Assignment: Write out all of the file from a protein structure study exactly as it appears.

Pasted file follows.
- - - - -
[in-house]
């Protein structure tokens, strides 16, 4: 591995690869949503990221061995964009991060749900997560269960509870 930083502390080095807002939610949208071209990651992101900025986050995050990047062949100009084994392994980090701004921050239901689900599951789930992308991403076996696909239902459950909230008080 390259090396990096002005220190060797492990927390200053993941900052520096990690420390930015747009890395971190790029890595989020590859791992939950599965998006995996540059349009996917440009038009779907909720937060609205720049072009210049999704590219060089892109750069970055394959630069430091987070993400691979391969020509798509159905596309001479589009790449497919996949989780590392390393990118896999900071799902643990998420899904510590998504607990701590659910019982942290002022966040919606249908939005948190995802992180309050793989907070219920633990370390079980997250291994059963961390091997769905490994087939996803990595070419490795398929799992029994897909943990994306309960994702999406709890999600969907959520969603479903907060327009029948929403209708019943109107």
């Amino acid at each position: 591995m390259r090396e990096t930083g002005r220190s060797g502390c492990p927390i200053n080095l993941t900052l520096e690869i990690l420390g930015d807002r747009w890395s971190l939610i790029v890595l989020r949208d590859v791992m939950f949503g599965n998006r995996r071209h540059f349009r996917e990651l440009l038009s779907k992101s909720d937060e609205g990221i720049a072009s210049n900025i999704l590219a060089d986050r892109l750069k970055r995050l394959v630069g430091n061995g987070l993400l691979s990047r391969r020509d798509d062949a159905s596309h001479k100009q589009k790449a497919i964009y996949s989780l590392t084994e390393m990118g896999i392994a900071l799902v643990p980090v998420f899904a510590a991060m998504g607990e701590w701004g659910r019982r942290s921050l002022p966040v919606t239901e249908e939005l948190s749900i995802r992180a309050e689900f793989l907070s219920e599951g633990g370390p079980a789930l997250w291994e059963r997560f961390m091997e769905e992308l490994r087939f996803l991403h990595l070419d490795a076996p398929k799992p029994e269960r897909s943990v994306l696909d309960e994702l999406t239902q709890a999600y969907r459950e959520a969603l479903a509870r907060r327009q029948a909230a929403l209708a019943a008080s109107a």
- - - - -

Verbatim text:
[in-house]
């Protein structure tokens, strides 16, 4: 591995690869949503990221061995964009991060749900997560269960509870 930083502390080095807002939610949208071209990651992101900025986050995050990047062949100009084994392994980090701004921050239901689900599951789930992308991403076996696909239902459950909230008080 390259090396990096002005220190060797492990927390200053993941900052520096990690420390930015747009890395971190790029890595989020590859791992939950599965998006995996540059349009996917440009038009779907909720937060609205720049072009210049999704590219060089892109750069970055394959630069430091987070993400691979391969020509798509159905596309001479589009790449497919996949989780590392390393990118896999900071799902643990998420899904510590998504607990701590659910019982942290002022966040919606249908939005948190995802992180309050793989907070219920633990370390079980997250291994059963961390091997769905490994087939996803990595070419490795398929799992029994897909943990994306309960994702999406709890999600969907959520969603479903907060327009029948929403209708019943109107």
């Amino acid at each position: 591995m390259r090396e990096t930083g002005r220190s060797g502390c492990p927390i200053n080095l993941t900052l520096e690869i990690l420390g930015d807002r747009w890395s971190l939610i790029v890595l989020r949208d590859v791992m939950f949503g599965n998006r995996r071209h540059f349009r996917e990651l440009l038009s779907k992101s909720d937060e609205g990221i720049a072009s210049n900025i999704l590219a060089d986050r892109l750069k970055r995050l394959v630069g430091n061995g987070l993400l691979s990047r391969r020509d798509d062949a159905s596309h001479k100009q589009k790449a497919i964009y996949s989780l590392t084994e390393m990118g896999i392994a900071l799902v643990p980090v998420f899904a510590a991060m998504g607990e701590w701004g659910r019982r942290s921050l002022p966040v919606t239901e249908e939005l948190s749900i995802r992180a309050e689900f793989l907070s219920e599951g633990g370390p079980a789930l997250w291994e059963r997560f961390m091997e769905e992308l490994r087939f996803l991403h990595l070419d490795a076996p398929k799992p029994e269960r897909s943990v994306l696909d309960e994702l999406t239902q709890a999600y969907r459950e959520a969603l479903a509870r907060r327009q029948a909230a929403l209708a019943a008080s109107a």